[Editor's note: A version of this story appears in the April 2021 issue of Midstream Business magazine.]

In the story of takeaway capacity for the Permian Basin, crude oil pipelines represent Papa Bear—too big, too much capacity for current production. Natural gas pipelines are Baby Bear—just right, i.e., capacity in sync with output (at least for the moment).

And Mama Bear? In this metaphor, the overworked mom is saddled with the “not enough” label. She has been laboring to overcome bottlenecks and transport hydrocarbons to market for so long that she deserves some hibernation time. At least until production ramps up enough to warrant another round of infrastructure overbuilding.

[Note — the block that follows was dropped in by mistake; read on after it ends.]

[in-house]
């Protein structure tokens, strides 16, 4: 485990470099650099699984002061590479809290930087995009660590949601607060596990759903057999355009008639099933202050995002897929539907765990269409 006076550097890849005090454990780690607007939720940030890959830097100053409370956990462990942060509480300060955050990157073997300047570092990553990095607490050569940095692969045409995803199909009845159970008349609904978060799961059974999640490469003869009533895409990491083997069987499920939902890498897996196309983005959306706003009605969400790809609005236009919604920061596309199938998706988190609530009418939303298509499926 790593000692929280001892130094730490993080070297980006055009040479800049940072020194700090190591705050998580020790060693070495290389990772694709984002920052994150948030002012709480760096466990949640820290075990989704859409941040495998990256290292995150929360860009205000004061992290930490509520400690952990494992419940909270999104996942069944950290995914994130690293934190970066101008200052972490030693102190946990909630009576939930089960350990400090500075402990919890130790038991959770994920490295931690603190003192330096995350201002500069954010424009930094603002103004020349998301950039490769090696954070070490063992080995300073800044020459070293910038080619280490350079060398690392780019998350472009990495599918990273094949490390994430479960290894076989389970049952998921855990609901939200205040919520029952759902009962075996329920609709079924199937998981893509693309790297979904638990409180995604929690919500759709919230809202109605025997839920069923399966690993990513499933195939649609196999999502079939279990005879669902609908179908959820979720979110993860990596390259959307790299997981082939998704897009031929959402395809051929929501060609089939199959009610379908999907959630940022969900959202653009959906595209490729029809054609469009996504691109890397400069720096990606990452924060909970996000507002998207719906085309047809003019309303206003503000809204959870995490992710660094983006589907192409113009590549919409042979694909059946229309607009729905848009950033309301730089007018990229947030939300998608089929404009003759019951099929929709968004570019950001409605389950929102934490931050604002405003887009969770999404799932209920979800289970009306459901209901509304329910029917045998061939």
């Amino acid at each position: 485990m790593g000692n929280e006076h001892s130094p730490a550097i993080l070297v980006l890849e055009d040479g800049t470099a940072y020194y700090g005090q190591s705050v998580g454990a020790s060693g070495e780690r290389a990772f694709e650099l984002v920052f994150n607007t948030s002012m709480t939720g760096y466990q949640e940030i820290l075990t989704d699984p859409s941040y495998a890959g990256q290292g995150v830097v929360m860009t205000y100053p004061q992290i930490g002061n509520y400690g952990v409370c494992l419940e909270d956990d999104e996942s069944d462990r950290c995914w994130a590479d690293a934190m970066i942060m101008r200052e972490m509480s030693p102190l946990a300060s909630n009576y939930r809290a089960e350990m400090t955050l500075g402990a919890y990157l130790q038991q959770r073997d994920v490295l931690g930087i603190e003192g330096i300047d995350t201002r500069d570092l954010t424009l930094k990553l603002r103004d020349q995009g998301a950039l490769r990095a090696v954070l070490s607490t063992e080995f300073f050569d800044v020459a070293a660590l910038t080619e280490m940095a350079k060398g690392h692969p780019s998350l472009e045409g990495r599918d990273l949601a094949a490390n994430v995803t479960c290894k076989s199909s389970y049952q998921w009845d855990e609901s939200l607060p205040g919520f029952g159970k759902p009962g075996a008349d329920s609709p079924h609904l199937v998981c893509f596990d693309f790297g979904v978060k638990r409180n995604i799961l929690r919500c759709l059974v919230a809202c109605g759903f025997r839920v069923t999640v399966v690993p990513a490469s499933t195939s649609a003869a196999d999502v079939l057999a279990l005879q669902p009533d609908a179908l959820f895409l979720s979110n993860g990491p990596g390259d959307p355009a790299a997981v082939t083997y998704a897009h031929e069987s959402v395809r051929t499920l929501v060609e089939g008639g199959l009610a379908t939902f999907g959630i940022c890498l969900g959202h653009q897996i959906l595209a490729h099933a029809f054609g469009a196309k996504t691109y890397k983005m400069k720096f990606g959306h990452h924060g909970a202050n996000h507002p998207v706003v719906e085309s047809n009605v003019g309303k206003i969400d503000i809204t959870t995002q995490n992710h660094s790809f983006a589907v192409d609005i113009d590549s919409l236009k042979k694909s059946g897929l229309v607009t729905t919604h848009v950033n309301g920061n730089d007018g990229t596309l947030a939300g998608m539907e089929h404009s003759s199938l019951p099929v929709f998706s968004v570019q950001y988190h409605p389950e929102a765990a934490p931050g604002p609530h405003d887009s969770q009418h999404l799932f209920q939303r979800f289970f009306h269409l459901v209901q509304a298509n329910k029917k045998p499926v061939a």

The cyclical nature of the oil and gas business could buttress the argument that “overbuild” is just another term for “ahead of its time.” What cannot be argued is that, in 2021, oil pipeline projects in service and on the way offer considerably more capacity than production can fill.

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